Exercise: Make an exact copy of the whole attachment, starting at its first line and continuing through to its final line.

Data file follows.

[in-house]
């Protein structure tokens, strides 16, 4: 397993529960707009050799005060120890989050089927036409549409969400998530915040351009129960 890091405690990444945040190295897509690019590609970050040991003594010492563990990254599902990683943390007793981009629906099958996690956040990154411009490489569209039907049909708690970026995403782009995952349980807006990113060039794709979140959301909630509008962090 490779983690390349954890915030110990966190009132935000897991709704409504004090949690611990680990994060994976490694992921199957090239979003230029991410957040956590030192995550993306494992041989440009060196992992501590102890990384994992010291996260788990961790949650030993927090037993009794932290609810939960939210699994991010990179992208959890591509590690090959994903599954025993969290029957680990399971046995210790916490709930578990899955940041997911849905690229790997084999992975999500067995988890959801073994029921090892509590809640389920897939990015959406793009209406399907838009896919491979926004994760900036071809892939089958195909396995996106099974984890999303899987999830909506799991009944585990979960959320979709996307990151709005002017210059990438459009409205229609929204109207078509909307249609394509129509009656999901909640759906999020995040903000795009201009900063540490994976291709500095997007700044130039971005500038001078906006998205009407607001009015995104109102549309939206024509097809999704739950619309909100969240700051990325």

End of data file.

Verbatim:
[in-house]
């Protein structure tokens, strides 16, 4: 397993529960707009050799005060120890989050089927036409549409969400998530915040351009129960 890091405690990444945040190295897509690019590609970050040991003594010492563990990254599902990683943390007793981009629906099958996690956040990154411009490489569209039907049909708690970026995403782009995952349980807006990113060039794709979140959301909630509008962090 490779983690390349954890915030110990966190009132935000897991709704409504004090949690611990680990994060994976490694992921199957090239979003230029991410957040956590030192995550993306494992041989440009060196992992501590102890990384994992010291996260788990961790949650030993927090037993009794932290609810939960939210699994991010990179992208959890591509590690090959994903599954025993969290029957680990399971046995210790916490709930578990899955940041997911849905690229790997084999992975999500067995988890959801073994029921090892509590809640389920897939990015959406793009209406399907838009896919491979926004994760900036071809892939089958195909396995996106099974984890999303899987999830909506799991009944585990979960959320979709996307990151709005002017210059990438459009409205229609929204109207078509909307249609394509129509009656999901909640759906999020995040903000795009201009900063540490994976291709500095997007700044130039971005500038001078906006998205009407607001009015995104109102549309939206024509097809999704739950619309909100969240700051990325």